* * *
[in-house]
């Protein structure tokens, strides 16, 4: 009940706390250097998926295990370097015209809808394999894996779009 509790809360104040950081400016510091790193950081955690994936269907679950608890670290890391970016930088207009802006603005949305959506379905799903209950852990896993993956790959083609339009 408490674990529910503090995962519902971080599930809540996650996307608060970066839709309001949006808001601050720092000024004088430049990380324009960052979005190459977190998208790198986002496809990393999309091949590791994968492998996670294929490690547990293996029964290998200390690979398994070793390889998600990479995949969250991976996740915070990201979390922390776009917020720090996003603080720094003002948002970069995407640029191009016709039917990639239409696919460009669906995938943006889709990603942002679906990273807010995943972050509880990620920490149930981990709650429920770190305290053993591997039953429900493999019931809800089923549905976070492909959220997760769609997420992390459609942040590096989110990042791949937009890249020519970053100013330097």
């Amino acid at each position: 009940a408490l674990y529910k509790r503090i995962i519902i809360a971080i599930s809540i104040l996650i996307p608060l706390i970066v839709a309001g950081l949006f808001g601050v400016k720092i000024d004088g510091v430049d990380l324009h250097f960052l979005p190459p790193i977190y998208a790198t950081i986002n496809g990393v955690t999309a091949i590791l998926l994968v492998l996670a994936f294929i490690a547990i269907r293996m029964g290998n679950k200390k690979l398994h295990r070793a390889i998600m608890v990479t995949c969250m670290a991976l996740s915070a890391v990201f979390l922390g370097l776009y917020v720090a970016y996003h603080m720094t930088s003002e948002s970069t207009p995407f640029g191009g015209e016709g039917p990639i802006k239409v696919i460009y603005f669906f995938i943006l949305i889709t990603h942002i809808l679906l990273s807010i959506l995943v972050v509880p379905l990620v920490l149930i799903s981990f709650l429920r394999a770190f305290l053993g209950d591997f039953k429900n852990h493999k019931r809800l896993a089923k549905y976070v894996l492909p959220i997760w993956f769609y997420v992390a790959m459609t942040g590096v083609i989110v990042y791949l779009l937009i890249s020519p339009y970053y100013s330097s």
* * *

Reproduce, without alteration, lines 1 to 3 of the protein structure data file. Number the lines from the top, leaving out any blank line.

[in-house]
């Protein structure tokens, strides 16, 4: 009940706390250097998926295990370097015209809808394999894996779009 509790809360104040950081400016510091790193950081955690994936269907679950608890670290890391970016930088207009802006603005949305959506379905799903209950852990896993993956790959083609339009 408490674990529910503090995962519902971080599930809540996650996307608060970066839709309001949006808001601050720092000024004088430049990380324009960052979005190459977190998208790198986002496809990393999309091949590791994968492998996670294929490690547990293996029964290998200390690979398994070793390889998600990479995949969250991976996740915070990201979390922390776009917020720090996003603080720094003002948002970069995407640029191009016709039917990639239409696919460009669906995938943006889709990603942002679906990273807010995943972050509880990620920490149930981990709650429920770190305290053993591997039953429900493999019931809800089923549905976070492909959220997760769609997420992390459609942040590096989110990042791949937009890249020519970053100013330097």
């Amino acid at each position: 009940a408490l674990y529910k509790r503090i995962i519902i809360a971080i599930s809540i104040l996650i996307p608060l706390i970066v839709a309001g950081l949006f808001g601050v400016k720092i000024d004088g510091v430049d990380l324009h250097f960052l979005p190459p790193i977190y998208a790198t950081i986002n496809g990393v955690t999309a091949i590791l998926l994968v492998l996670a994936f294929i490690a547990i269907r293996m029964g290998n679950k200390k690979l398994h295990r070793a390889i998600m608890v990479t995949c969250m670290a991976l996740s915070a890391v990201f979390l922390g370097l776009y917020v720090a970016y996003h603080m720094t930088s003002e948002s970069t207009p995407f640029g191009g015209e016709g039917p990639i802006k239409v696919i460009y603005f669906f995938i943006l949305i889709t990603h942002i809808l679906l990273s807010i959506l995943v972050v509880p379905l990620v920490l149930i799903s981990f709650l429920r394999a770190f305290l053993g209950d591997f039953k429900n852990h493999k019931r809800l896993a089923k549905y976070v894996l492909p959220i997760w993956f769609y997420v992390a790959m459609t942040g590096v083609i989110v990042y791949l779009l937009i890249s020519p339009y970053y100013s330097s």